4 Ways Meditation Changes the Brain
Some studies suggest practicing mindfulness meditation can actually change the structures of the brain.
A study published in the journal Psychiatry Research that was conducted by a team of researchers at Harvard University used brain scans to determine that eight weeks of a mindfulness training program called Mindfulness-Based Stress Reduction (MBSR) increased the cortical thickness in the hippocampus, the part of the brain that controls learning and memory and plays an important role in emotion regulation. (1)
While scientists are still working to understand the effects of volume increases or decreases of the hippocampus, it is generally believed that increases correlate to improved emotional regulation, while decreases are a risk factor for negative emotions, stress. Additionally, several mental health disorders, including major depression and post-traumatic stress disorder (PTSD), are associated with decreased volume and density of the hippocampus.
The study also found decreases in the volume of the amygdala, the part of the brain involved with experiencing emotions fear, stress, and anxiety. What’s more, the observed brain changes matched the participants’ self-reporting of their levels of stress, meaning meditation not only altered structures in the brain, but how those practicing it actually felt.
A follow up study by the same researchers published in February 2014 in the journal Frontiers in Human Neuroscience also found that changes in the brain following meditation corresponded to improvements in participants’ perceived level of stress. (2)
2. Meditation and Stress Regulation
A small study published in July 2016 in the journal Biological Psychiatry used brain scans to analyze the effects of meditation on the brain and people’s health. (3)
For the study, researchers recruited 35 unemployed adults who were seeking employment and were under a considerable amount of stress.
The participants were put into two groups for a three-day intervention: one that was taught a formal program of mindfulness meditation and one that was taught a sort of “fake” meditation program focusing on distracting oneself from worries, such as with chatter or jokes.
At the end of the intervention, participants underwent brain scans and found that those who had participated in the meditation training showed more expressive activity in the areas of the brain related to resting state.
At a follow up four months later, those who participated in the meditation group also had lower levels of a marker in their blood tied to unhealthy inflammation, a physical condition closely related to stress.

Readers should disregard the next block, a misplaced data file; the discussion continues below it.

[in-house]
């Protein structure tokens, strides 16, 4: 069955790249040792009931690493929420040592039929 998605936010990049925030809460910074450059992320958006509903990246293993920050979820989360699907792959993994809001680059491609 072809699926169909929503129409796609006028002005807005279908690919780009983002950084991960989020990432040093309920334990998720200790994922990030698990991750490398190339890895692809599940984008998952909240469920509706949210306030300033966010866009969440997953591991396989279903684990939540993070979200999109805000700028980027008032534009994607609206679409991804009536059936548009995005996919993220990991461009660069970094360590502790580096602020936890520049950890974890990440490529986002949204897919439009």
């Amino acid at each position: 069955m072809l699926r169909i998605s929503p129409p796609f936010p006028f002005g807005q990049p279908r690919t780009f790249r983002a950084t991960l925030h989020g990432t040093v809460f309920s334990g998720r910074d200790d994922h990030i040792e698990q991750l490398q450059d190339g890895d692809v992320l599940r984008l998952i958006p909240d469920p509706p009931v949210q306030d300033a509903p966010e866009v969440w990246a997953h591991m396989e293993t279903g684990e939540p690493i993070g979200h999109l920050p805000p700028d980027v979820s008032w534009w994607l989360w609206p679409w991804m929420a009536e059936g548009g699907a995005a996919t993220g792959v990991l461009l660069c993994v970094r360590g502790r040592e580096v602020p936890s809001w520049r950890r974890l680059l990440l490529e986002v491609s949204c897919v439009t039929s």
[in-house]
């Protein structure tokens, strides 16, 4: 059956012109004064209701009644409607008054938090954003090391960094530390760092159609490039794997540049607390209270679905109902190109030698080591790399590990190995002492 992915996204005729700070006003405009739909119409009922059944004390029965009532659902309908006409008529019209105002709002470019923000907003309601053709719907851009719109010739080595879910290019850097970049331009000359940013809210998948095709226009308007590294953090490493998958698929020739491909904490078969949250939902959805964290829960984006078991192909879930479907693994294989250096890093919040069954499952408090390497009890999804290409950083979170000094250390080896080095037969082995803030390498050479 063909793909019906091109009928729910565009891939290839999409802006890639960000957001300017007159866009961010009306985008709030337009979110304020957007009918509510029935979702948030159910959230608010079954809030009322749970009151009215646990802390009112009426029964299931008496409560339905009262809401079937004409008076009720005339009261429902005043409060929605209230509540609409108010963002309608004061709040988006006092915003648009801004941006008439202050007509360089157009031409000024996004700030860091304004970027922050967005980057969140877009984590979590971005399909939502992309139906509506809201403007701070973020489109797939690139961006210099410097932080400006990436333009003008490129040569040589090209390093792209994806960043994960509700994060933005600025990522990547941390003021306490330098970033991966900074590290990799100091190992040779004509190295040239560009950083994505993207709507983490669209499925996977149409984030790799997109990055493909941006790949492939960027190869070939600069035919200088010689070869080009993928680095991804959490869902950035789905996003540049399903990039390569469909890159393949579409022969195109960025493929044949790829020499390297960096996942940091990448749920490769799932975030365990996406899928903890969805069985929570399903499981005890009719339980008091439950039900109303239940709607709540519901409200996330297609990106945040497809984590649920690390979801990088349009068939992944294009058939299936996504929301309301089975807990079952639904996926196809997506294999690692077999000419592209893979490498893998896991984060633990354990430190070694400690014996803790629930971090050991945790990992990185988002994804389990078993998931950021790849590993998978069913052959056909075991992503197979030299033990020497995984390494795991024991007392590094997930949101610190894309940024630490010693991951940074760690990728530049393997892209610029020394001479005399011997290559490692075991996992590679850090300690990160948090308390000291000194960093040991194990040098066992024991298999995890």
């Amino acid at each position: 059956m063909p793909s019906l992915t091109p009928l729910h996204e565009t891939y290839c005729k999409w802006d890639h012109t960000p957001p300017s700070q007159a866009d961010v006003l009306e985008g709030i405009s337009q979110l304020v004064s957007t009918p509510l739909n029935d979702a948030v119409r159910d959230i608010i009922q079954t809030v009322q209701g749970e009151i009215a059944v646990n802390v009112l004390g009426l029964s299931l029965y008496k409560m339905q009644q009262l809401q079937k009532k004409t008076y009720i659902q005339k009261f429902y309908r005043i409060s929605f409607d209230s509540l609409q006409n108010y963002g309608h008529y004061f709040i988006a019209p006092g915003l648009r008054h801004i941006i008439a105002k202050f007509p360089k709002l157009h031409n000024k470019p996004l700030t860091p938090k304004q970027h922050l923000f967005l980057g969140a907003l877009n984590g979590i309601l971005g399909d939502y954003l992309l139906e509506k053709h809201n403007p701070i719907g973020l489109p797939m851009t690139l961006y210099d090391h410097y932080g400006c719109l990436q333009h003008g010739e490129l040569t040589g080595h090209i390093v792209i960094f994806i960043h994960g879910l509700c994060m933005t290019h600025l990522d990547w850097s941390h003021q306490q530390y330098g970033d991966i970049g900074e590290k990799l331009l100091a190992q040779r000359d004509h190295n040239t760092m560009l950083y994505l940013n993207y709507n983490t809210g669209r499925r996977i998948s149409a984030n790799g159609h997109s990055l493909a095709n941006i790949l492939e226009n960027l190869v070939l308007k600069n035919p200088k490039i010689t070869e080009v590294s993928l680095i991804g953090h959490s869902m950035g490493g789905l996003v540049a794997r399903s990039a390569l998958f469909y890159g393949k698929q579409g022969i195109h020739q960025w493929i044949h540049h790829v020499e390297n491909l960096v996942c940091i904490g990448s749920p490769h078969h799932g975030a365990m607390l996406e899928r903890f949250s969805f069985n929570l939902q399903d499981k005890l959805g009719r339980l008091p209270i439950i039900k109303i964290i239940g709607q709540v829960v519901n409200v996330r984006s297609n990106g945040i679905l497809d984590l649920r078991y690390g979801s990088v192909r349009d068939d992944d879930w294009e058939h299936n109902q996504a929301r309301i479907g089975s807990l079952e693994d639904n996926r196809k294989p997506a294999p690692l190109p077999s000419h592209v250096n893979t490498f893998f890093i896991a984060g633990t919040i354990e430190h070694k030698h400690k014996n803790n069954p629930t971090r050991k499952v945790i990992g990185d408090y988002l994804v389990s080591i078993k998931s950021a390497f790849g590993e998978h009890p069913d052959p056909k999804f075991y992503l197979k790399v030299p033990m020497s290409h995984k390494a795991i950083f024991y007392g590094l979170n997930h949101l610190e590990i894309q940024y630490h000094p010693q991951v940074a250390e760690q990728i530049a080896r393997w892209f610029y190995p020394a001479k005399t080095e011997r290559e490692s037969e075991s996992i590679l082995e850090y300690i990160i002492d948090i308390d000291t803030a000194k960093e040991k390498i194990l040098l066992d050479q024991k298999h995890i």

3. How Meditation Can Help Improve Focus and Concentration
In today’s busy world with its many distractions, everyone has trouble keeping focus from time to time. Perhaps not surprisingly, scientists say there’s reason to believe that meditating can help with that.
A study published in March 2013 in the journal Psychological Science suggests that mindfulness meditation can decrease mind wandering and improve cognitive performance. (4) The researchers found that a two-week mindfulness meditation course helped participants’ focus and memory while completing the GRE. The training led to improved scores and reduced the occurrence of distracted thoughts.
Another study, published in the Proceedings of the National Academy of Sciences, found similar results.
(5) Researchers compared the brains of experience meditators to those of people new to the practice and paid particular attention to the default mode network (DMN), or the part of the brain that is active when the person is not focused on the outside world. Essentially, it’s responsible for the wandering thoughts that appear when you’re sitting still or about to go to sleep.
The researchers found that in experienced meditators, the DMN was relatively deactivated while the participants were practicing various forms of meditation, which translates to fewer distracted thoughts than the novice meditators.
4. Meditation and Protecting the Aging Brain
Preliminary research also suggests that meditation may help protect the brain against aging. Research published in the journal NeuroImage by a team from UCLA suggested that people who meditate have less age-related atrophy in the brain’s white matter. (6)
A follow-up study published in January 2015 in the journal Frontiers in Psychology found that meditation also appears to help preserve the brain’s gray matter, the tissue that contains neurons and is connected by the white matter. (7)
For the study, the same researchers compared the brains of 50 people who had meditated regularly over the course of 20 years with the brains of those who didn’t. Individuals in both groups showed a loss of gray brain matter as they aged, but for those who meditated, it declined less.
The researchers cautioned that the study cannot draw a cause and effect relationship between meditation and preserving gray matter in the brain. Still, they say it is promising, and call for more research to further explore the practice’s potential protective benefits on the aging brain.